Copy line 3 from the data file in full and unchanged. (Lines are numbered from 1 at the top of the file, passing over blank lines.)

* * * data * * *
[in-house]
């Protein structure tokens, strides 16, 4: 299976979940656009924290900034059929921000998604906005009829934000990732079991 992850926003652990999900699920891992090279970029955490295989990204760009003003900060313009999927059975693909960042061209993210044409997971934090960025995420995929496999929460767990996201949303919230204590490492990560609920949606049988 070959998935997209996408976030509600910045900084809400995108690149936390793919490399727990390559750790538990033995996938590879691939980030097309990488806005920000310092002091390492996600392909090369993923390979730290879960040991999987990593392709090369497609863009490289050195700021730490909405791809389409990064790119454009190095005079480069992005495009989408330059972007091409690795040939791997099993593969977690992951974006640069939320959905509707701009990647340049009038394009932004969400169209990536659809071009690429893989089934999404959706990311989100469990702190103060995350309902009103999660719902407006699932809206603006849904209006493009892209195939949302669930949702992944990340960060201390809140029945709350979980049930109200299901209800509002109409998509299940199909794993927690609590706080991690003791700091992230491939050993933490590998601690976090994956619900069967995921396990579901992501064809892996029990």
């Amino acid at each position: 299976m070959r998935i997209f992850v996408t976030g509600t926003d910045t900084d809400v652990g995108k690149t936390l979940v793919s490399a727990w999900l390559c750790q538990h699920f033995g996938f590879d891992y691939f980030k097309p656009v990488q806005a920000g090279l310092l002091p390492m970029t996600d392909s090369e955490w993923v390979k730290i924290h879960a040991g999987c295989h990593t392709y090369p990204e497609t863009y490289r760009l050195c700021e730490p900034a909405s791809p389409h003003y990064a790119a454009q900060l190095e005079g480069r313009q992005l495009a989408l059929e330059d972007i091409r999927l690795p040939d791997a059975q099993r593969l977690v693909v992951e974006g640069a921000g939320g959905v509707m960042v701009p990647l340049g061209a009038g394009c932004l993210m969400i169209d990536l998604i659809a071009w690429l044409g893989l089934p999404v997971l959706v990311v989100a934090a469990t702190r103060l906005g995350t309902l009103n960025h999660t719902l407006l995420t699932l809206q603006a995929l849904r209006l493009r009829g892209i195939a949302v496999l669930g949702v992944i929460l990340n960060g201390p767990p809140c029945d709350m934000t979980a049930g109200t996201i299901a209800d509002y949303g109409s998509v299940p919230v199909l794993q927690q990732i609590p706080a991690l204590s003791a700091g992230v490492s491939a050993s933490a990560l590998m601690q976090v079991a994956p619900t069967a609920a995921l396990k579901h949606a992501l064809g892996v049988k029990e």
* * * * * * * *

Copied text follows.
């Amino acid at each position: 299976m070959r998935i997209f992850v996408t976030g509600t926003d910045t900084d809400v652990g995108k690149t936390l979940v793919s490399a727990w999900l390559c750790q538990h699920f033995g996938f590879d891992y691939f980030k097309p656009v990488q806005a920000g090279l310092l002091p390492m970029t996600d392909s090369e955490w993923v390979k730290i924290h879960a040991g999987c295989h990593t392709y090369p990204e497609t863009y490289r760009l050195c700021e730490p900034a909405s791809p389409h003003y990064a790119a454009q900060l190095e005079g480069r313009q992005l495009a989408l059929e330059d972007i091409r999927l690795p040939d791997a059975q099993r593969l977690v693909v992951e974006g640069a921000g939320g959905v509707m960042v701009p990647l340049g061209a009038g394009c932004l993210m969400i169209d990536l998604i659809a071009w690429l044409g893989l089934p999404v997971l959706v990311v989100a934090a469990t702190r103060l906005g995350t309902l009103n960025h999660t719902l407006l995420t699932l809206q603006a995929l849904r209006l493009r009829g892209i195939a949302v496999l669930g949702v992944i929460l990340n960060g201390p767990p809140c029945d709350m934000t979980a049930g109200t996201i299901a209800d509002y949303g109409s998509v299940p919230v199909l794993q927690q990732i609590p706080a991690l204590s003791a700091g992230v490492s491939a050993s933490a990560l590998m601690q976090v079991a994956p619900t069967a609920a995921l396990k579901h949606a992501l064809g892996v049988k029990e």